Of the popular cool season annuals, cyclamen is actually perennial. If not removed at the end of its season, it goes dormant for summer, and regenerates for subsequent winters. It does not bloom as profusely as it originally did, but adds color to mixed small perennials or ground covers that do not bloom for winter. Some types of primrose are also perennial.

A few perennials bloom sporadically and randomly throughout the year, including winter. African daisy and euryops daisy typically do not bloom as much as they do during warm weather, but can. Euryops daisy may actually bloom best during winter. Bird of Paradise flowers mature so slowly that those that begin during autumn might finish through winter.

Witch hazel, daphne, heather, mahonia and winter jasmine bloom for winter, but perhaps not as impressively as for other climates. Some camellia bloom abundantly while others bloom sporadically. Bergenia may bloom later here than for other climates. Forsythia and some spring bulbs, especially daffodil, bloom so early that they seem to bloom for winter.

Six on Saturday: Bloom!

Bloom has been conspicuously absent from my Six on Saturday posts for the past several weeks. Severe weather had prevented me from performing my horticultural obligations, and then prevented me from processing pictures after resuming my obligations. As I was able to post last week, I merely posted six pictures of why I neglected to share pictures of horticultural relevance for previous weeks. Finally, I can share a few pictures of some of the bloom that I have neglected. I am impressed that some of it survived so much severe weather. Incidentally, the weather has been totally awesome since the storms stopped as suddenly as they started. Zayante Creek flows as it typically does for this time of year, as if nothing happened. The water seems to be unusually clear.

1. Camellia japonica cultivars are sufficiently numerous here for a month or so of Six on Saturday. Some bloom profusely but briefly. Some bloom sporadically for a long season.

2. Camellia sasanqua cultivars are less numerous, but might be sufficient for two weeks of exclusive Six on Saturday presence. This one is ‘Christmas Cheer’ blooming a bit late.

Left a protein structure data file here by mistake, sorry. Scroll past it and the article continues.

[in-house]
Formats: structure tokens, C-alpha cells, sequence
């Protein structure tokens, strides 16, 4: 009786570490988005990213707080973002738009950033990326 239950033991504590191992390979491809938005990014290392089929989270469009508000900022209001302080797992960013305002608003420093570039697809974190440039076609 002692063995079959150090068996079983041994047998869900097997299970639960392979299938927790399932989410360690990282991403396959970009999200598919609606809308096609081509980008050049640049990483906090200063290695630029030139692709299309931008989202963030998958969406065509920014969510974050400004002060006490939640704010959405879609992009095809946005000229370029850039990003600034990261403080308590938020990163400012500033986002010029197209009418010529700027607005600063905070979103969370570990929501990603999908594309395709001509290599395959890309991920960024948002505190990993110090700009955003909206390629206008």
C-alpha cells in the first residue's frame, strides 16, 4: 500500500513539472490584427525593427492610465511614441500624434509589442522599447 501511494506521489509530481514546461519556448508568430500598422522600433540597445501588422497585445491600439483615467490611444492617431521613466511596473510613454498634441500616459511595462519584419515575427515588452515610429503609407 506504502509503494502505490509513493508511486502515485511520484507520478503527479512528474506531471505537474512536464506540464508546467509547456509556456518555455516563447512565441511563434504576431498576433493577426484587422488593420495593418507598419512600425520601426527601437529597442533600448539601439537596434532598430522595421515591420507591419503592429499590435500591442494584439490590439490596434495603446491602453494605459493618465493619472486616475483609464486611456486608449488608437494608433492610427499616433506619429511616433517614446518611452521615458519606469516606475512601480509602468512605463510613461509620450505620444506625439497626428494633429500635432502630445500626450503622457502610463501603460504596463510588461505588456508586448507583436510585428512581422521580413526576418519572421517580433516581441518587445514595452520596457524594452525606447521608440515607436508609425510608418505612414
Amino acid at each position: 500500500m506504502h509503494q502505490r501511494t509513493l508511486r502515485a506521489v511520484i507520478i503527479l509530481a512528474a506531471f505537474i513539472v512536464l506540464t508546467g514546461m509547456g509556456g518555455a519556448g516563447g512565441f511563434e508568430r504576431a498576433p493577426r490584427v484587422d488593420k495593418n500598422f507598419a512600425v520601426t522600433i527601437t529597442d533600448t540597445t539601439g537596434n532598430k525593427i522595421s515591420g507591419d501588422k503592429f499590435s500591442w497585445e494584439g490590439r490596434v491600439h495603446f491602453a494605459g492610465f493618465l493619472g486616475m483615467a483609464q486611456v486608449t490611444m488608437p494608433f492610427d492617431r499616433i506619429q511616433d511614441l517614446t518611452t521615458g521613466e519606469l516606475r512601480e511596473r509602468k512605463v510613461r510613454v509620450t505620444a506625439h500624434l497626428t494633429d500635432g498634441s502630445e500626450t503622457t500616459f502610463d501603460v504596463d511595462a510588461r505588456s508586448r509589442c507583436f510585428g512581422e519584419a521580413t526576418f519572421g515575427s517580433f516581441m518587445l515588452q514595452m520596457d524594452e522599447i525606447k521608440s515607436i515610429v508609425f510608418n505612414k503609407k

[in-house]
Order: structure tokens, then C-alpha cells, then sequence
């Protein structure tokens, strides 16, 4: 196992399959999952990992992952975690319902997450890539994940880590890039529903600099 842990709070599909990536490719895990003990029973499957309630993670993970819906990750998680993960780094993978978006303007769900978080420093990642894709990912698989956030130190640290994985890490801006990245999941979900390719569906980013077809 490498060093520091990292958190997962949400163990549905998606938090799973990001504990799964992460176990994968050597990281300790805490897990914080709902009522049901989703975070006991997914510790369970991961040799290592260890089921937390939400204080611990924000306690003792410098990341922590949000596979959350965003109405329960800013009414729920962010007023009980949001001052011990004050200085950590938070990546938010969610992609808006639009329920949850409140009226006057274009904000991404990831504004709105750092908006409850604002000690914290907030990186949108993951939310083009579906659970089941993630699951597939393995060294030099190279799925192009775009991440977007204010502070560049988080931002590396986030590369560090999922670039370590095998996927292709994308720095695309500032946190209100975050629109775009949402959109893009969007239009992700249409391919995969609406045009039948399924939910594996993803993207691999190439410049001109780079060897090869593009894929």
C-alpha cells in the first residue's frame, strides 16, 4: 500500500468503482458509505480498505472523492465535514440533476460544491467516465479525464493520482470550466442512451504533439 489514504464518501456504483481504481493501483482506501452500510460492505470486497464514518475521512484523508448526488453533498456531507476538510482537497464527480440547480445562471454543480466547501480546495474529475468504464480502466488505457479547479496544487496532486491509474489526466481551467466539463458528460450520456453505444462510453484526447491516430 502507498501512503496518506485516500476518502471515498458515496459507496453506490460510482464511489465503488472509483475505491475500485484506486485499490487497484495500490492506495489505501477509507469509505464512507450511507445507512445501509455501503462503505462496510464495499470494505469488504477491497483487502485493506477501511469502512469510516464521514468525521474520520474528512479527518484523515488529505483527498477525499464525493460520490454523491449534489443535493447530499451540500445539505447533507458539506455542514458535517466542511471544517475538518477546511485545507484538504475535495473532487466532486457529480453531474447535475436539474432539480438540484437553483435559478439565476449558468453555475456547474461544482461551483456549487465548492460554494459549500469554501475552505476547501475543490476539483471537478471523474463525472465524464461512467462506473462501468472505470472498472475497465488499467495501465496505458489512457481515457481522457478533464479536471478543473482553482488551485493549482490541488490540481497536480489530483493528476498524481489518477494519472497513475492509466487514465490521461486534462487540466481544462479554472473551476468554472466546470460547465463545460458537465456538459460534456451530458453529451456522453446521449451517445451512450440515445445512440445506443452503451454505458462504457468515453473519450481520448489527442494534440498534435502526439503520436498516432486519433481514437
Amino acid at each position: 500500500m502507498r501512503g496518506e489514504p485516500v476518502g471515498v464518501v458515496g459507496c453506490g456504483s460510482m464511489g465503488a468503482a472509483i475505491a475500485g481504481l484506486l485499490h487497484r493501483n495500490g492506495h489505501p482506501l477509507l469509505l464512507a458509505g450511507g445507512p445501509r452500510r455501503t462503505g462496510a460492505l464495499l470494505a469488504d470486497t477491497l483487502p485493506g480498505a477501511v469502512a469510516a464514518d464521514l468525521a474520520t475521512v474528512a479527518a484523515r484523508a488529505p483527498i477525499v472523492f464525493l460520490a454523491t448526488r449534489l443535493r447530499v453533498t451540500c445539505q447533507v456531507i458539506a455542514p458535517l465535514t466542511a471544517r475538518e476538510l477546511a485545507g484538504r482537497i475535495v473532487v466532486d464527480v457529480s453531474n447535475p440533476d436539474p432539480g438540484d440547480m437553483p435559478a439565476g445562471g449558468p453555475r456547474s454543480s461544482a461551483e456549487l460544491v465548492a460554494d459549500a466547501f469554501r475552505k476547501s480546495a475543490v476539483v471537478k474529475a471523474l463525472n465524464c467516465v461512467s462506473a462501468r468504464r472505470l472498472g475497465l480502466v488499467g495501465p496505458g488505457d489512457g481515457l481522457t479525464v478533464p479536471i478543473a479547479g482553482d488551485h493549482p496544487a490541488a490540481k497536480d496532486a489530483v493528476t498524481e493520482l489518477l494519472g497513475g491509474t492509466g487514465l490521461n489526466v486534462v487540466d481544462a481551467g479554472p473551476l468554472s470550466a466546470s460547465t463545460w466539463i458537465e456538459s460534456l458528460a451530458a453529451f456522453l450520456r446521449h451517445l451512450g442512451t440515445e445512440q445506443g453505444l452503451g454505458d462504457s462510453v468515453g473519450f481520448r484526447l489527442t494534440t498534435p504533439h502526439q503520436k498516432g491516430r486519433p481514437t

3. Narcissus is too botanically complicated for species designation. This is possibly ‘King Alfred’. Experts might be able to identify its species or hybrid. I know it only as daffodil.

4. Iris X germanica is also botanically complicated. This unidentified cultivar wastes no time recovering from seemingly early division last September. I am very pleased with it!

5. Scilla peruviana, squill was still canned when we noticed it blooming! We neglected it while busy with the weather. The best is now planted. The rest awaits gopher mitigation.

6. Rhody is very pleased that his crew has been able to resume their normal duties, such as providing treats and petting, without all the stress associated with the severe weather.

This is the link for Six on Saturday, for anyone else who would like to participate: https://thepropagatorblog.wordpress.com/2017/09/18/six-on-saturday-a-participant-guide/

Forced Bloom Is Not Sustainable

Moth orchids are grown for bloom.

Poinsettias are very popular blooming potted plants for about a month prior to Christmas. Then, most quietly disappear prior to spring. A few become foliar houseplants. Fewer go into home gardens to likely succumb to frost or neglect. Very few survive for more than a few years. It is not easy to recover from the procedures that forced them to bloom so well.